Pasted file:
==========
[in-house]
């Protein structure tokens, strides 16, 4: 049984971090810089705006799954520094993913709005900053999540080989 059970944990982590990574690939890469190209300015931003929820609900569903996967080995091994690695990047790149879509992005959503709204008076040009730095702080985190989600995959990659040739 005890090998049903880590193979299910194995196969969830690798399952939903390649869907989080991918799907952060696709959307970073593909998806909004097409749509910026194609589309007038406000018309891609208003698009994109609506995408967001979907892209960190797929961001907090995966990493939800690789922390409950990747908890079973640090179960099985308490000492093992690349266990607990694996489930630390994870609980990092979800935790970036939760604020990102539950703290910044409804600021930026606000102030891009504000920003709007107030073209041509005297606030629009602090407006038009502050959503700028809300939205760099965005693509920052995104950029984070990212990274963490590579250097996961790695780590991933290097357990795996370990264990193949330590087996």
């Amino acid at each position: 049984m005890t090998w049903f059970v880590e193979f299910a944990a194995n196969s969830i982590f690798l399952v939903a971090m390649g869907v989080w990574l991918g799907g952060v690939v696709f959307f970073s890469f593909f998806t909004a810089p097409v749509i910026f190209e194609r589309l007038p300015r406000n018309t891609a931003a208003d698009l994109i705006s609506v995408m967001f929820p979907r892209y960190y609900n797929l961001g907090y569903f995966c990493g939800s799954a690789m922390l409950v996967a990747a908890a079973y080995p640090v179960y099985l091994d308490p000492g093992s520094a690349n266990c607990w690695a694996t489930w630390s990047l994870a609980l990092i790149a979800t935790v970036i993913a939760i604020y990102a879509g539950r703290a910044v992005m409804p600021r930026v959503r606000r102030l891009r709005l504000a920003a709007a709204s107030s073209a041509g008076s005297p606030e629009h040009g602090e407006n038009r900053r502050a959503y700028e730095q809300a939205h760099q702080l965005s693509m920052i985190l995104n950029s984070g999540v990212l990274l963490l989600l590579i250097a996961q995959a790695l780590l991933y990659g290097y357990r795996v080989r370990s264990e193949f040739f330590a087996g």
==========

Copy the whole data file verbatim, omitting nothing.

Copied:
[in-house]
């Protein structure tokens, strides 16, 4: 049984971090810089705006799954520094993913709005900053999540080989 059970944990982590990574690939890469190209300015931003929820609900569903996967080995091994690695990047790149879509992005959503709204008076040009730095702080985190989600995959990659040739 005890090998049903880590193979299910194995196969969830690798399952939903390649869907989080991918799907952060696709959307970073593909998806909004097409749509910026194609589309007038406000018309891609208003698009994109609506995408967001979907892209960190797929961001907090995966990493939800690789922390409950990747908890079973640090179960099985308490000492093992690349266990607990694996489930630390994870609980990092979800935790970036939760604020990102539950703290910044409804600021930026606000102030891009504000920003709007107030073209041509005297606030629009602090407006038009502050959503700028809300939205760099965005693509920052995104950029984070990212990274963490590579250097996961790695780590991933290097357990795996370990264990193949330590087996």
């Amino acid at each position: 049984m005890t090998w049903f059970v880590e193979f299910a944990a194995n196969s969830i982590f690798l399952v939903a971090m390649g869907v989080w990574l991918g799907g952060v690939v696709f959307f970073s890469f593909f998806t909004a810089p097409v749509i910026f190209e194609r589309l007038p300015r406000n018309t891609a931003a208003d698009l994109i705006s609506v995408m967001f929820p979907r892209y960190y609900n797929l961001g907090y569903f995966c990493g939800s799954a690789m922390l409950v996967a990747a908890a079973y080995p640090v179960y099985l091994d308490p000492g093992s520094a690349n266990c607990w690695a694996t489930w630390s990047l994870a609980l990092i790149a979800t935790v970036i993913a939760i604020y990102a879509g539950r703290a910044v992005m409804p600021r930026v959503r606000r102030l891009r709005l504000a920003a709007a709204s107030s073209a041509g008076s005297p606030e629009h040009g602090e407006n038009r900053r502050a959503y700028e730095q809300a939205h760099q702080l965005s693509m920052i985190l995104n950029s984070g999540v990212l990274l963490l989600l590579i250097a996961q995959a790695l780590l991933y990659g290097y357990r795996v080989r370990s264990e193949f040739f330590a087996g």